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Defining identity for the future – Belton

by: Danny Belton, head of lender relationships at Legal and General Mortgage Club
  • 03/08/2022
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Defining identity for the future – Belton
Digital identification is coming, and that’s good news for brokers and lenders – if they embrace it now.

It’s a big change, but it’s coming. At Legal and General Mortgage Club, we recently hosted a webinar with Stuart Young from Etive, which is behind MyIdentity, the digital ID trust scheme for home buying and selling; and Eleanor Curry, working on digital ID at the Department for Digital, Culture, Media and Sport (DCMS).  

They made it clear that things are moving fast – largely because the benefits of digital identification are so compelling.   

Digital ID allows you to prove who you are and, in certain circumstances, your eligibility and rights without physical documents: often online but also in person. That will bring a range of benefits to consumers, businesses, and other organisations.  

For consumers – or buyers and sellers in the case of the housing market – it’s convenient, faster and more secure. For brokers and lenders, it could significantly cut costs and increase efficiency by removing the need to deal with physical documents. Ultimately, it will move the industry towards a fully end-to-end digital process for house buying, selling and lending – with all the benefits long envisaged from that.  


Private sector to take the lead 

The government is certainly committed, but as Curry told us, it wants the private sector to take the lead. As she put it: “We are not mandating digital entities, and we’re not mandating how the digital ID market develops, but we do want to help that market develop by building trust.”  

To build that trust, in 2020, it committed to three initiatives:   

  • Creating a framework of rules to show what a good digital identity scheme looks like – its “trust framework”;  
  • establishing a governance and oversight function to ensure the rules are followed – the governance framework; and  
  • legislating to remove “blockers” to using digital IDs – the legislative framework.  

It’s already made significant progress on the first two, with the second iteration of its UK digital identity and attributes trust framework launched last summer, for instance, and the interim Office for Digital Identities and Attributes (ODIA), established earlier this year. Since April, the Home Office and the Disclosure and Barring Service have also permitted the use of identity verification technology for pre-employment right to work and right to rent checks: providing real-world evidence of efficacy.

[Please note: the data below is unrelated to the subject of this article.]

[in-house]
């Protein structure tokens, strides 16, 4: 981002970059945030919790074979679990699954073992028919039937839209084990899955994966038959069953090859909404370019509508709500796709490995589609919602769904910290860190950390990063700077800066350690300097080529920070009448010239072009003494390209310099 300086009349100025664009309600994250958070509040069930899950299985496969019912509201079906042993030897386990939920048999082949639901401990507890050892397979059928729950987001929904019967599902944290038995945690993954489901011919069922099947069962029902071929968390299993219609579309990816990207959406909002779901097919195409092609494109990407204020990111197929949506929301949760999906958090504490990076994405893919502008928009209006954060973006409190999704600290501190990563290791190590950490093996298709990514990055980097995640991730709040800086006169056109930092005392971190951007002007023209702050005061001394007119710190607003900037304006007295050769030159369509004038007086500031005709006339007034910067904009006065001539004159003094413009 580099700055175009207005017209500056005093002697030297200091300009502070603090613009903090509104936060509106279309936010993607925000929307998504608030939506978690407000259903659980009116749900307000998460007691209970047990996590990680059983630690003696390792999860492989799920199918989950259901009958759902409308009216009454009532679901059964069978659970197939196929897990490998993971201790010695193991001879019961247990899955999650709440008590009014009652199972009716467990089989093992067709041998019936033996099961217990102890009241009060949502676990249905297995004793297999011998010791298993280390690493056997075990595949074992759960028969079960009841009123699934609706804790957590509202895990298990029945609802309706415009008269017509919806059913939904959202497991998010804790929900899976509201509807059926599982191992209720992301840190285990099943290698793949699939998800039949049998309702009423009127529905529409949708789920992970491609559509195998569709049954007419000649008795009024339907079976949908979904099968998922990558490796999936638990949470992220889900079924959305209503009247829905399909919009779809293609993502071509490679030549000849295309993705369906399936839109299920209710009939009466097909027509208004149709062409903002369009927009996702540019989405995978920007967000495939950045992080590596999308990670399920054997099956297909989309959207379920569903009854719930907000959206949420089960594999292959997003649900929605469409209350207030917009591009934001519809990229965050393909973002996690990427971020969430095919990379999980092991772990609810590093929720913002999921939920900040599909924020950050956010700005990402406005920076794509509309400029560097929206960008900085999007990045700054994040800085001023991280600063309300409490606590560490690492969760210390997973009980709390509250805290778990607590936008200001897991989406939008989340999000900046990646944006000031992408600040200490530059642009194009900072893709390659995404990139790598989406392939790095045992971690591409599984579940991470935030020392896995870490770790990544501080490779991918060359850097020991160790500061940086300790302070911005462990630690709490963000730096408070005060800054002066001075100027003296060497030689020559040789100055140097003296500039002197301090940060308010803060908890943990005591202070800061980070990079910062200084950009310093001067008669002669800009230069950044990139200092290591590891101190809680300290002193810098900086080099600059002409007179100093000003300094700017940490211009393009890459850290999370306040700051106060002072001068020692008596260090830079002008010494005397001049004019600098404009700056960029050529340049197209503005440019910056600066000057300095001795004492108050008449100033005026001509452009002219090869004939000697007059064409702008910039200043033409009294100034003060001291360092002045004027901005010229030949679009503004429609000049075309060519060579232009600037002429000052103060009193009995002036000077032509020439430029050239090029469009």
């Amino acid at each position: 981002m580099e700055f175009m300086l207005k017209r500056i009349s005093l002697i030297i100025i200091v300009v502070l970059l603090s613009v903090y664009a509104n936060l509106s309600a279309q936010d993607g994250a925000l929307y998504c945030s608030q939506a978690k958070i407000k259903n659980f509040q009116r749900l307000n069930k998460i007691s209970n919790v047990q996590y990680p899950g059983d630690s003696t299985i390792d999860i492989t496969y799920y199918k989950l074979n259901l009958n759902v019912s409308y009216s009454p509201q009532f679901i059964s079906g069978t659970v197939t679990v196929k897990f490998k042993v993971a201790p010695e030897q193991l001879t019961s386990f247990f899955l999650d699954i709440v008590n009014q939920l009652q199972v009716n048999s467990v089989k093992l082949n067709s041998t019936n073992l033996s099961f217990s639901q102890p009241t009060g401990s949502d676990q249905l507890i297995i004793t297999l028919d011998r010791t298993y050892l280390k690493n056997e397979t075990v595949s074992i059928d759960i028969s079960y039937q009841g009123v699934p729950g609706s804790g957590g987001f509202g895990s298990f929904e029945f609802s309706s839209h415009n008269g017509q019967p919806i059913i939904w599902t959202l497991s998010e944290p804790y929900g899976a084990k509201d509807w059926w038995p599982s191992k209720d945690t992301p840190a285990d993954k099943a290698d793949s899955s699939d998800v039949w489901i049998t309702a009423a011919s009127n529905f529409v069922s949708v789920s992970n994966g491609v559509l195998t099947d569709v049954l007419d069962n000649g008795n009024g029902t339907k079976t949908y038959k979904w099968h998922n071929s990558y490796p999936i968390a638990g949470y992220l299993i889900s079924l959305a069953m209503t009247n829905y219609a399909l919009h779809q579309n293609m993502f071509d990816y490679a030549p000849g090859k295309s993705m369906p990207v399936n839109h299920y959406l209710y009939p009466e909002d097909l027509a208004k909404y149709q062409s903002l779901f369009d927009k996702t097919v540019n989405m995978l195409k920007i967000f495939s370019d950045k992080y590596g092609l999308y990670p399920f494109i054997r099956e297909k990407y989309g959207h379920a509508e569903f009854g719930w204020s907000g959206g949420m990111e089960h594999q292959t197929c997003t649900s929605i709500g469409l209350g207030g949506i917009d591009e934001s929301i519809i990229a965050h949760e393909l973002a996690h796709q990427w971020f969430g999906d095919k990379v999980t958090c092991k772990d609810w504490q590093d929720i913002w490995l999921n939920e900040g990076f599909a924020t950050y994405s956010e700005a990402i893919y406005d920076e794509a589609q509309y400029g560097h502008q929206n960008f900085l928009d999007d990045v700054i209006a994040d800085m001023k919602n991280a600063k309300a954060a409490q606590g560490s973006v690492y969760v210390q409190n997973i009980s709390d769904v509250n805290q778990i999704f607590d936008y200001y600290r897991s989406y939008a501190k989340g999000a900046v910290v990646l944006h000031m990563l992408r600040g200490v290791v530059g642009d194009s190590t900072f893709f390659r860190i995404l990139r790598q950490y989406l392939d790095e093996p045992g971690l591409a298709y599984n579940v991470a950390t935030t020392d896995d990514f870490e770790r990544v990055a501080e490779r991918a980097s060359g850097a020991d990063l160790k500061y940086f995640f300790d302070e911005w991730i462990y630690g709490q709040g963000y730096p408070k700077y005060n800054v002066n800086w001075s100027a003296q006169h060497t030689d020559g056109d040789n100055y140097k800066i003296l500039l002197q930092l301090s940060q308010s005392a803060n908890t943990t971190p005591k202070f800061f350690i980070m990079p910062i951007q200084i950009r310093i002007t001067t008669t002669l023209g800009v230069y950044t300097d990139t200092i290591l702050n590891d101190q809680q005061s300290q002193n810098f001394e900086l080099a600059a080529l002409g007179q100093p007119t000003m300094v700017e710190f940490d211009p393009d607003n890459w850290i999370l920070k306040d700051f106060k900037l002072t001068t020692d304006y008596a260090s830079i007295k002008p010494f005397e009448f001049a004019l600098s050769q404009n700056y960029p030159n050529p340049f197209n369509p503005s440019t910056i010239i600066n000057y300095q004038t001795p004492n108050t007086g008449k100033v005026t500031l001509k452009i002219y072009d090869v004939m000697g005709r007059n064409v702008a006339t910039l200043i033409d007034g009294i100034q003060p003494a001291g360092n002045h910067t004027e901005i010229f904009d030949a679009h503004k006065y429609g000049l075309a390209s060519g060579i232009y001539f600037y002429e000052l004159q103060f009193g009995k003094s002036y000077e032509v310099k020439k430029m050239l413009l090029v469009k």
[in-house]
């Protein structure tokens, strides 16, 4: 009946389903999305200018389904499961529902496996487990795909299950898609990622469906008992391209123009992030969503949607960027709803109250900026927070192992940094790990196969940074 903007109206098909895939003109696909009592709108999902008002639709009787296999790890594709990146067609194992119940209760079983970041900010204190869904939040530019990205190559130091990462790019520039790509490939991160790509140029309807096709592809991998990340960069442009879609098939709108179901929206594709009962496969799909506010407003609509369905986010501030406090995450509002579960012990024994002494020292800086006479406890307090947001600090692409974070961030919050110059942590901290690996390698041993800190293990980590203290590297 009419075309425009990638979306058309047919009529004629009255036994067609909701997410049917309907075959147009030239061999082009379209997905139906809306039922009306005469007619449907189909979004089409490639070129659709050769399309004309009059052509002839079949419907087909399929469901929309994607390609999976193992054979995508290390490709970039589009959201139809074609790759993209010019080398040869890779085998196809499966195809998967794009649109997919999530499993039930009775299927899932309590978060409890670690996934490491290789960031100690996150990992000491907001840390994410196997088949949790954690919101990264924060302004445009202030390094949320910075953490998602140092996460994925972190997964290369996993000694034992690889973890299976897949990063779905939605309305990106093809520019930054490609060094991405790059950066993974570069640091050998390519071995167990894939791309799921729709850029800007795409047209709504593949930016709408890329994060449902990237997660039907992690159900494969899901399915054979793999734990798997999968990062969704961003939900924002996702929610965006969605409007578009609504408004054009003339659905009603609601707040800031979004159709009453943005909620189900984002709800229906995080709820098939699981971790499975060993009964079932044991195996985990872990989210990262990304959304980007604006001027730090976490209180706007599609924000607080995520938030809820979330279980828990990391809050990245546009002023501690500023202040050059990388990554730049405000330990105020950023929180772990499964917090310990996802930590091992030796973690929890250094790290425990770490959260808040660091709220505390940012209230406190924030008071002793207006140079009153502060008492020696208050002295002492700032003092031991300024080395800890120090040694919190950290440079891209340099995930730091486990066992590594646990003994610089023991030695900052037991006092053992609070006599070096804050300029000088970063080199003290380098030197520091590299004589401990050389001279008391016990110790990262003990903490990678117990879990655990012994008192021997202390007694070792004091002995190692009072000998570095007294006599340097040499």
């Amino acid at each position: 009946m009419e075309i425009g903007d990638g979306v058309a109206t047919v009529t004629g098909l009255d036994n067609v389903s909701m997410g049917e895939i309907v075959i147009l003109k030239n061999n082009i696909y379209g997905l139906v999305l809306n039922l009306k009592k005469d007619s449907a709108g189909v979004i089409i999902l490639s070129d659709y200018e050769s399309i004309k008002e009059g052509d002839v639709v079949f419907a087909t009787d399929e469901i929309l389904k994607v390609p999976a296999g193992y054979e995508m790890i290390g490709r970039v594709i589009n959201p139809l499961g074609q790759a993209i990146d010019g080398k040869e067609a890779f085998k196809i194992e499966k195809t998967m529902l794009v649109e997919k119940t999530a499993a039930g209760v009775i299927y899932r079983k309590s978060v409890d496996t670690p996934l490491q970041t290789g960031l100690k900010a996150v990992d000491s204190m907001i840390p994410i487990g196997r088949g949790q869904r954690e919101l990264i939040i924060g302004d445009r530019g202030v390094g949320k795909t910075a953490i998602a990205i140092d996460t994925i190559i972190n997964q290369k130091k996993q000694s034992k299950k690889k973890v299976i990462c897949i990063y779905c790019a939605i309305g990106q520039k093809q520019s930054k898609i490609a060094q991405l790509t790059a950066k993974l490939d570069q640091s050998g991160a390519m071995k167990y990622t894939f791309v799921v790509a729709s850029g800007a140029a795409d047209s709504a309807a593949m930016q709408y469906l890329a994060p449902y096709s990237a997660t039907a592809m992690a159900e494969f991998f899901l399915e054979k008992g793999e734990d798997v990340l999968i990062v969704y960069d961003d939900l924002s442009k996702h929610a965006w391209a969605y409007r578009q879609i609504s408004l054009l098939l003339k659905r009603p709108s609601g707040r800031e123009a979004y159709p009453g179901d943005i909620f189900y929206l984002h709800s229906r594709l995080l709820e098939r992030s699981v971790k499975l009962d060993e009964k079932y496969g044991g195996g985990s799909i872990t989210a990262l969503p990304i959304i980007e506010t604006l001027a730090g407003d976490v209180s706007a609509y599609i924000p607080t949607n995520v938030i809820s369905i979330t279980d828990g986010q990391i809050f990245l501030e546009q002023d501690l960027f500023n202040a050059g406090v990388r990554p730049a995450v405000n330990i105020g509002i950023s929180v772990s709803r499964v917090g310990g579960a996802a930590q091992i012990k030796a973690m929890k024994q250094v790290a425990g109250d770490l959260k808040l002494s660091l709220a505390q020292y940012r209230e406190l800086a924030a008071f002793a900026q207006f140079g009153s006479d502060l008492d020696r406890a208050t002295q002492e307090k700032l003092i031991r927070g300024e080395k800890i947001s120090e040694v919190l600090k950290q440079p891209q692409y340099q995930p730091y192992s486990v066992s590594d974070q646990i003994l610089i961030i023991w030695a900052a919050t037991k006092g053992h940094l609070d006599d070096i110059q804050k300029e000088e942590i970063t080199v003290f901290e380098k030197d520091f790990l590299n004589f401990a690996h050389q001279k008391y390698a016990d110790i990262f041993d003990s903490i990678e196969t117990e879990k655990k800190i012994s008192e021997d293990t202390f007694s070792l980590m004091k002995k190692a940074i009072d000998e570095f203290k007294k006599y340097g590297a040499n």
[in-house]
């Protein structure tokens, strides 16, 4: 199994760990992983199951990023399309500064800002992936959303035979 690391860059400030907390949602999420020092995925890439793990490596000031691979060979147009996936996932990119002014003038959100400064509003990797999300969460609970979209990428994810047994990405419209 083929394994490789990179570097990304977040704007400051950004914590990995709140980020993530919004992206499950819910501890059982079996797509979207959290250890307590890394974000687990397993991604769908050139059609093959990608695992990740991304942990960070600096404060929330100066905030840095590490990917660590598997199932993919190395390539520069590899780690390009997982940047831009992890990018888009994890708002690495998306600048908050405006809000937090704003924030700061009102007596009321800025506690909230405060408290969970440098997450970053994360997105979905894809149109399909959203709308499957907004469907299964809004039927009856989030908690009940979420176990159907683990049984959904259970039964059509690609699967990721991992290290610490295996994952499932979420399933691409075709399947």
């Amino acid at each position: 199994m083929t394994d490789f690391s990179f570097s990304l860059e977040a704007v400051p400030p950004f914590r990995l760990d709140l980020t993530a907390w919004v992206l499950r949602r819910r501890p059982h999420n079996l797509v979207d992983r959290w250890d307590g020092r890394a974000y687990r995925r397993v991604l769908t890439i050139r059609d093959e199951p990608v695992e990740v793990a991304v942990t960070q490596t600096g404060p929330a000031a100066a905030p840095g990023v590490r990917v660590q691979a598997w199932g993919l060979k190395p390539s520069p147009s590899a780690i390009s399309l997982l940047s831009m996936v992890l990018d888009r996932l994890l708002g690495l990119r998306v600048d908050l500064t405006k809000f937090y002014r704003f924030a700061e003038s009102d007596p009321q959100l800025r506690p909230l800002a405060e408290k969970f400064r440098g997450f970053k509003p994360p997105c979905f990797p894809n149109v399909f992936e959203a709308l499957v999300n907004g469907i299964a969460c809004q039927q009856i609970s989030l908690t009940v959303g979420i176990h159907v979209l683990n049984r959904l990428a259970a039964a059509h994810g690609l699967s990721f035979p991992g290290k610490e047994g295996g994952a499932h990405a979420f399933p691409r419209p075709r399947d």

Laying the groundwork  

Meanwhile, the private sector has taken up the challenge. is bringing together the UK identity providers to create a certification process for home buying and selling, bringing together brokers, lenders and the legal sector.   

It is working with UK Finance to get lenders on board and, with the Law Society as well, to make interim updates to the Lender’s Handbook to enable conveyancing firms and brokers to adopt the scheme. It’s also participating in the Financial Conduct Authority’s (FCA) regulatory sandbox, which allows firms to test innovative offerings in a live environment.   

Five identity providers are already participating in the Beta version of the scheme, with another 45 going through DCMS certification.  

Again, Young was at pains during the webinar to stress the moves are about facilitation and removing blockers to the adoption of digital ID. “Rather than forcing hands, it’s making it easier for people,” Young said.  

Ultimately, however, the convenience, security and cost-savings of digital ID mean it will see widespread adoption and in time will be ubiquitous. Brokers, lenders and others in the house buying (and renting) market don’t really have the choice to opt out. You can either be part of the change or have it happen to you.  

There are always risks in being a trailblazer or even an early adopter, but much of the groundwork has already been done. Those still waiting now may find they’re late to the party.   

The formal processes, requirements and standards are now being determined. DCMS and industry bodies are consulting and refining their approach. Before legislation, firms have a chance (and the protection of the FCA sandbox) to test digital ID processes – running them alongside their current processes, perhaps, to find an approach that works for their business – before one is imposed on them.   

Now is their opportunity to shape the future of the industry. But it’s a window of opportunity that could be closing fast.  

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